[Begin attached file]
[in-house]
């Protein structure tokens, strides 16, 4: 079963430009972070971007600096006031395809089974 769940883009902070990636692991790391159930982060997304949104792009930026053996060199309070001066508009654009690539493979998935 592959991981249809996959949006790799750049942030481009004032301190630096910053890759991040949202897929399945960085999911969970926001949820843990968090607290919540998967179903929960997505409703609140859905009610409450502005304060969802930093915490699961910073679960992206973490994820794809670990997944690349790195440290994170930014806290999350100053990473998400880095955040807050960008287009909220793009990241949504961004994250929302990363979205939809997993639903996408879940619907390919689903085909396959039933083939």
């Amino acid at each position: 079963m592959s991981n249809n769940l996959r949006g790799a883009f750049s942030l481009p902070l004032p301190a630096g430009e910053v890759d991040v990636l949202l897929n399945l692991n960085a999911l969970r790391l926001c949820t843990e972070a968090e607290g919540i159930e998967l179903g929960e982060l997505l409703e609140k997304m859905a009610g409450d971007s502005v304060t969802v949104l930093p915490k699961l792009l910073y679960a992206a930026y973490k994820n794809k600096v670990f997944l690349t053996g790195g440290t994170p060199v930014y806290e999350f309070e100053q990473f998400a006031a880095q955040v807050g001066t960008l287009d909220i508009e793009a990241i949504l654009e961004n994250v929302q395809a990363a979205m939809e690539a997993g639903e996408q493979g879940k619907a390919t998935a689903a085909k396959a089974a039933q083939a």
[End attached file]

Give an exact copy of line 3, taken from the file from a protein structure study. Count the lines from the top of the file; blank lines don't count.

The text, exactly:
């Amino acid at each position: 079963m592959s991981n249809n769940l996959r949006g790799a883009f750049s942030l481009p902070l004032p301190a630096g430009e910053v890759d991040v990636l949202l897929n399945l692991n960085a999911l969970r790391l926001c949820t843990e972070a968090e607290g919540i159930e998967l179903g929960e982060l997505l409703e609140k997304m859905a009610g409450d971007s502005v304060t969802v949104l930093p915490k699961l792009l910073y679960a992206a930026y973490k994820n794809k600096v670990f997944l690349t053996g790195g440290t994170p060199v930014y806290e999350f309070e100053q990473f998400a006031a880095q955040v807050g001066t960008l287009d909220i508009e793009a990241i949504l654009e961004n994250v929302q395809a990363a979205m939809e690539a997993g639903e996408q493979g879940k619907a390919t998935a689903a085909k396959a089974a039933q083939a």